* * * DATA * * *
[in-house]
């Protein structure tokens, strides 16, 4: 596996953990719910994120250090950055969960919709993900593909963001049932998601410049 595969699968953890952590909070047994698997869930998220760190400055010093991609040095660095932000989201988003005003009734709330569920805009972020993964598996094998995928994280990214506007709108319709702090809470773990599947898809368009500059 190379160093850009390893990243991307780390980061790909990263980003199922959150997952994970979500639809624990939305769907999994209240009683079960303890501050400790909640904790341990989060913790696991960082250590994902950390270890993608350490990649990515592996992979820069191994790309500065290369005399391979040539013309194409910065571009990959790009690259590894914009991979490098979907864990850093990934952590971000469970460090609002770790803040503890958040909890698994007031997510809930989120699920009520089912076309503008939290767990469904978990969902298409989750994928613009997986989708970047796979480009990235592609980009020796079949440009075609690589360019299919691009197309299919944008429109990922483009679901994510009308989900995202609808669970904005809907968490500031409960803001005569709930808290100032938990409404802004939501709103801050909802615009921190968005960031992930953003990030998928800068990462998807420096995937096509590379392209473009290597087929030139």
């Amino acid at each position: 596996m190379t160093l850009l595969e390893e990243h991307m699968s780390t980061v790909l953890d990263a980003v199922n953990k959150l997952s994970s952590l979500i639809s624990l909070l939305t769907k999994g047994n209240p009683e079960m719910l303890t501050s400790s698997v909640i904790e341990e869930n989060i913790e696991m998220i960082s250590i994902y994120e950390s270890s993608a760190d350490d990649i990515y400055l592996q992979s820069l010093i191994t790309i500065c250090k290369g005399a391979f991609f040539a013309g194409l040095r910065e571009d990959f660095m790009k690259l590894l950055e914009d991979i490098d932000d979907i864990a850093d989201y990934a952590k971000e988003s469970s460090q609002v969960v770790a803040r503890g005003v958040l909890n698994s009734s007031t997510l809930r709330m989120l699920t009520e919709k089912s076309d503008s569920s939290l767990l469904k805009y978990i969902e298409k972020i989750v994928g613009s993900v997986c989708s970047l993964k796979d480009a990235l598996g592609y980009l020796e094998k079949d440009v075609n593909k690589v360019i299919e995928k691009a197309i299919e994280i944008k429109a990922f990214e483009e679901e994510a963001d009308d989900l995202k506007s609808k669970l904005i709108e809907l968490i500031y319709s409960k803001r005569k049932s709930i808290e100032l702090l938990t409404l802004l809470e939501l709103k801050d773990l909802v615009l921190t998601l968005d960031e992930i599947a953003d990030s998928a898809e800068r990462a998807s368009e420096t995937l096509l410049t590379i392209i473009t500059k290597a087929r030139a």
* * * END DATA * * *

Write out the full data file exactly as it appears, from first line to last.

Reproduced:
[in-house]
């Protein structure tokens, strides 16, 4: 596996953990719910994120250090950055969960919709993900593909963001049932998601410049 595969699968953890952590909070047994698997869930998220760190400055010093991609040095660095932000989201988003005003009734709330569920805009972020993964598996094998995928994280990214506007709108319709702090809470773990599947898809368009500059 190379160093850009390893990243991307780390980061790909990263980003199922959150997952994970979500639809624990939305769907999994209240009683079960303890501050400790909640904790341990989060913790696991960082250590994902950390270890993608350490990649990515592996992979820069191994790309500065290369005399391979040539013309194409910065571009990959790009690259590894914009991979490098979907864990850093990934952590971000469970460090609002770790803040503890958040909890698994007031997510809930989120699920009520089912076309503008939290767990469904978990969902298409989750994928613009997986989708970047796979480009990235592609980009020796079949440009075609690589360019299919691009197309299919944008429109990922483009679901994510009308989900995202609808669970904005809907968490500031409960803001005569709930808290100032938990409404802004939501709103801050909802615009921190968005960031992930953003990030998928800068990462998807420096995937096509590379392209473009290597087929030139």
């Amino acid at each position: 596996m190379t160093l850009l595969e390893e990243h991307m699968s780390t980061v790909l953890d990263a980003v199922n953990k959150l997952s994970s952590l979500i639809s624990l909070l939305t769907k999994g047994n209240p009683e079960m719910l303890t501050s400790s698997v909640i904790e341990e869930n989060i913790e696991m998220i960082s250590i994902y994120e950390s270890s993608a760190d350490d990649i990515y400055l592996q992979s820069l010093i191994t790309i500065c250090k290369g005399a391979f991609f040539a013309g194409l040095r910065e571009d990959f660095m790009k690259l590894l950055e914009d991979i490098d932000d979907i864990a850093d989201y990934a952590k971000e988003s469970s460090q609002v969960v770790a803040r503890g005003v958040l909890n698994s009734s007031t997510l809930r709330m989120l699920t009520e919709k089912s076309d503008s569920s939290l767990l469904k805009y978990i969902e298409k972020i989750v994928g613009s993900v997986c989708s970047l993964k796979d480009a990235l598996g592609y980009l020796e094998k079949d440009v075609n593909k690589v360019i299919e995928k691009a197309i299919e994280i944008k429109a990922f990214e483009e679901e994510a963001d009308d989900l995202k506007s609808k669970l904005i709108e809907l968490i500031y319709s409960k803001r005569k049932s709930i808290e100032l702090l938990t409404l802004l809470e939501l709103k801050d773990l909802v615009l921190t998601l968005d960031e992930i599947a953003d990030s998928a898809e800068r990462a998807s368009e420096t995937l096509l410049t590379i392209i473009t500059k290597a087929r030139a």